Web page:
Likewise, using complex industry jargon in an article will limit your audience to people who already “speak” this language; however, it will land strongly with them because they’ll feel like you’re part of their tribe.
Whether you’re using formal language, technical terminology, or accessible storytelling for younger readers, choose words that the people you’re writing to will understand and relate to.
The way you structure your words in past, present, or future tense is a tricky skill for English learners to master. But, choosing the right word structure and narrative tense will make your writing read much more smoothly. These are details like can/could/could have or get/gotten/got. On the page, the difference is minuscule, but an incorrectly conjugated snag can break your reader’s connection with your story.
It also helps to be aware of language structures like active voice and passive voice —the way a sentence structures its subject and object in a moment of action. Fortunately, we’ve got you covered with our dedicated lesson on using active and passive voice!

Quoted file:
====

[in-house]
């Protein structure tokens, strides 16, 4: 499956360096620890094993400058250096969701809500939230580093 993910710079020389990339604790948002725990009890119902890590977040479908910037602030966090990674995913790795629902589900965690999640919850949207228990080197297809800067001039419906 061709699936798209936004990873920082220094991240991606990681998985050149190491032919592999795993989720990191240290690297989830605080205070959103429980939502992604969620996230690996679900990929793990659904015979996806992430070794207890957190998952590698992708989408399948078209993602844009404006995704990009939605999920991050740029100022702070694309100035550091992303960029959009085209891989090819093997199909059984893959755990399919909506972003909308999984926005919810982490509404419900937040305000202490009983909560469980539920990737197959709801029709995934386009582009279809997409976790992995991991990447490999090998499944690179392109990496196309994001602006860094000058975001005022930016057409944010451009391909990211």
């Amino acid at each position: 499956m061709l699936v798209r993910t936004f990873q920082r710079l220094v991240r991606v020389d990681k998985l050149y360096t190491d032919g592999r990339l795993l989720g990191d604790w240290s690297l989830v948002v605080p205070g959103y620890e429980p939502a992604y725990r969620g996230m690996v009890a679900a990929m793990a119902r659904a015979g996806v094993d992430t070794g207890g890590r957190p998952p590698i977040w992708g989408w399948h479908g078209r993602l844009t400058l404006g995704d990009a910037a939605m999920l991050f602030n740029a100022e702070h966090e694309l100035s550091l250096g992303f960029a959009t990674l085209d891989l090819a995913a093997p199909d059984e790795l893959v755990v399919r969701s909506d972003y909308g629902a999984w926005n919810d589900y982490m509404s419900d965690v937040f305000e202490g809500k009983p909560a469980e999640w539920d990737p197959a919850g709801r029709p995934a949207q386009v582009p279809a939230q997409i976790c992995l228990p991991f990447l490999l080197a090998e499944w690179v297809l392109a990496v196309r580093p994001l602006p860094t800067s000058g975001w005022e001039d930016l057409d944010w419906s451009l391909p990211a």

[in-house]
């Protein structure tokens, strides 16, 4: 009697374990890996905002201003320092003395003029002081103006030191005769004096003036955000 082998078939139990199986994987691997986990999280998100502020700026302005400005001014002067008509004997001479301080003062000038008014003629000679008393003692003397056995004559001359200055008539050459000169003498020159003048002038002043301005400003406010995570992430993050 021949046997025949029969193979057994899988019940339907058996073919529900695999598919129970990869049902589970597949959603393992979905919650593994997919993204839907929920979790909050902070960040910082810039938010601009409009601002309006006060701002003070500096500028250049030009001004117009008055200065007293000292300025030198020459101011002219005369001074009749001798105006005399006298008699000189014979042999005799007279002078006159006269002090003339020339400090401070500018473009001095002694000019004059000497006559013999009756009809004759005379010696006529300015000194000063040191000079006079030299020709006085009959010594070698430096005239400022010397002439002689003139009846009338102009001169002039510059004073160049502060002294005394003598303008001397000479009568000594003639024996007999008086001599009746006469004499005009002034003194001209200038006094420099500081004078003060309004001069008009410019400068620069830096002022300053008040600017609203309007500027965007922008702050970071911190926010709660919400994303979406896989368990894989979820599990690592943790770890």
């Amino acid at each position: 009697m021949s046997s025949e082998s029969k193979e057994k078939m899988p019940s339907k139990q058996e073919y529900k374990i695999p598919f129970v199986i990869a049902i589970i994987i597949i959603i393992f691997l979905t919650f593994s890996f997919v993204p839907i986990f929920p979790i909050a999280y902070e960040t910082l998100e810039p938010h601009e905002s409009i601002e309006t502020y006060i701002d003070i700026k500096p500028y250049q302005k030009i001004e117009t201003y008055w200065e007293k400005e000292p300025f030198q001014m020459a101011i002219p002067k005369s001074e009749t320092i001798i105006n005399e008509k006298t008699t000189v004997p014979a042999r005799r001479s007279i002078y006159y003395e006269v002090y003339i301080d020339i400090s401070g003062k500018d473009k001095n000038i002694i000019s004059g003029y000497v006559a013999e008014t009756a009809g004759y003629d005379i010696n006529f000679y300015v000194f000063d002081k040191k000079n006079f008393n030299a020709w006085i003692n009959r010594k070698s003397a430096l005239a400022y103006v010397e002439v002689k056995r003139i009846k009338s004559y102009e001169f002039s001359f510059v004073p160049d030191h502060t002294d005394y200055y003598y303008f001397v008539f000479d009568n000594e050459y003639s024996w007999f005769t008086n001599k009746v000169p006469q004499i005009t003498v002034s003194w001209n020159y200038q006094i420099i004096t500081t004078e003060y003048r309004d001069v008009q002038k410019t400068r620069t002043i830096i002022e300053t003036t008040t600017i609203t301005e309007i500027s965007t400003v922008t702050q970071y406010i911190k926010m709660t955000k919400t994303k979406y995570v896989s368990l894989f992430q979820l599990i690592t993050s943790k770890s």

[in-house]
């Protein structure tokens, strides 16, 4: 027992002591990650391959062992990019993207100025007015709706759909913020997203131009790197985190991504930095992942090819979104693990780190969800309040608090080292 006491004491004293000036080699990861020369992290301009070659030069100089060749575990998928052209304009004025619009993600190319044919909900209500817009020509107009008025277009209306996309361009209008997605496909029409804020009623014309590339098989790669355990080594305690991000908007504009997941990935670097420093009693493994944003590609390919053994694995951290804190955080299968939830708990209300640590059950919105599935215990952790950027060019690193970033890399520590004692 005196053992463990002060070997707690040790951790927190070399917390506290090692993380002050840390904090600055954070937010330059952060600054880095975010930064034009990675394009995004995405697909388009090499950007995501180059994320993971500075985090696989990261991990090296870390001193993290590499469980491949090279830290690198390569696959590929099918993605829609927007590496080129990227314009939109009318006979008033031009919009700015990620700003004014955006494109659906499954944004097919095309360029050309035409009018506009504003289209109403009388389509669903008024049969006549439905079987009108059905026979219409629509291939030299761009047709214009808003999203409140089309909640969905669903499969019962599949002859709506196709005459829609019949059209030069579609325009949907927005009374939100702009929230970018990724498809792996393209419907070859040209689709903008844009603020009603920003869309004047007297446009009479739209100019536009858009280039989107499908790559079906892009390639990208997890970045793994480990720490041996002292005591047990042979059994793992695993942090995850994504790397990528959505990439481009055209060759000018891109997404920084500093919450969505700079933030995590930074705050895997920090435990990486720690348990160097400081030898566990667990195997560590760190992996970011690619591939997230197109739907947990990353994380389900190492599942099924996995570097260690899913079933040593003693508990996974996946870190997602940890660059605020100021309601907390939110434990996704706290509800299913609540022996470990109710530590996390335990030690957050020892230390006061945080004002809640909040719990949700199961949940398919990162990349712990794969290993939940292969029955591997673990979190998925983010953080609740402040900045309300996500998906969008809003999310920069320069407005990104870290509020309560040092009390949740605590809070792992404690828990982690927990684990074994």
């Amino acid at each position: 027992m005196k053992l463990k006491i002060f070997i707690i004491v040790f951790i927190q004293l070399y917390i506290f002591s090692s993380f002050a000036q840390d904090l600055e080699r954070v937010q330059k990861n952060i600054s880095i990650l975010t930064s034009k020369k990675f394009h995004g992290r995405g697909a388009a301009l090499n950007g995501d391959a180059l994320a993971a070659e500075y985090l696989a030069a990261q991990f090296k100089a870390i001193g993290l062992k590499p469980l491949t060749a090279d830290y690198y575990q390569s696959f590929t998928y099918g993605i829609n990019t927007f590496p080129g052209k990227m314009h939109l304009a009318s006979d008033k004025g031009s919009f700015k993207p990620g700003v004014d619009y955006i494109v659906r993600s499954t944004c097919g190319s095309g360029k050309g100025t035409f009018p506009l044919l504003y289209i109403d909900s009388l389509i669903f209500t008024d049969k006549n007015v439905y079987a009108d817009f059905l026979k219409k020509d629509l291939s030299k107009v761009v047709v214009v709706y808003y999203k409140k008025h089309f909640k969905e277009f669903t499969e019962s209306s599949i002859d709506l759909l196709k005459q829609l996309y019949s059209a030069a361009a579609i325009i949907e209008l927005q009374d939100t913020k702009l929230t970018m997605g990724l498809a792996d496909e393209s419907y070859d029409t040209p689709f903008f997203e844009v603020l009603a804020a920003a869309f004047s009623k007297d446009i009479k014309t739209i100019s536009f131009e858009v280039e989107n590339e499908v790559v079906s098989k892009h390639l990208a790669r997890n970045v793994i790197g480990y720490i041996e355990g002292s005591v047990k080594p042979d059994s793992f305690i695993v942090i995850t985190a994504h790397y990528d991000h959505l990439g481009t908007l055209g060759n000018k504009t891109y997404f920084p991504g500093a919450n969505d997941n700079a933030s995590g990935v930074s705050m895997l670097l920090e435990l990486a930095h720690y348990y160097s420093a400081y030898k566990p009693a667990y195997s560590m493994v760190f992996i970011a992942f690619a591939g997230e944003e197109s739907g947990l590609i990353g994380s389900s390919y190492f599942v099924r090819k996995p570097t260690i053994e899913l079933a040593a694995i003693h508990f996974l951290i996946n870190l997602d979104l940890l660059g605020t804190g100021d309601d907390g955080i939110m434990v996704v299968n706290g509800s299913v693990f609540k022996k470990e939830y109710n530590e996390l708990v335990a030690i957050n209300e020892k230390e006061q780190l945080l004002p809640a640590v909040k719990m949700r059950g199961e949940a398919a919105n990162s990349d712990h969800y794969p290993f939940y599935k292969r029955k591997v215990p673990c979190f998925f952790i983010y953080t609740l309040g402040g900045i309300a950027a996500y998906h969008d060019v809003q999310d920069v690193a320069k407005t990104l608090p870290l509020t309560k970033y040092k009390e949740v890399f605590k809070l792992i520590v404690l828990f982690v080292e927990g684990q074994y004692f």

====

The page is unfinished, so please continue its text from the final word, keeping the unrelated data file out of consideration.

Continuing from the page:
Finally, there’s no better way to create effective writing than to surprise your reader. When you’re writing descriptive language, see if you can come up with new ways of looking at the world that your reader hasn’t seen before. We’re all used to seeing the same metaphors, similes, and clichés in our favorite stories that we now tend to gloss over them when we read.
Instead of saying “the crescent moon was smiling,” what happens if you say “the moon was grimacing as if a hungry trucker had taken a bite out of it”? The reader sits up and pays attention, because now they can see your world clearly and vividly.
When you’re writing, and particularly when you’re revising, look for ways to breathe new life into your use of language.
Word choice traps to avoid
Now that we understand what goes into effective word choice, let’s look at some of the pitfalls new writers can fall into when choosing their words.
Commonly confused words
Even though the English language has a near-limitless reservoir of words to choose from, it has a shockingly limited choice of letters—only 26 for all those words!! That means that some words, by necessity, look or sound quite similar even though they have different meanings. This is where a lot of problems arise for new writers, particularly non-native speakers and young students.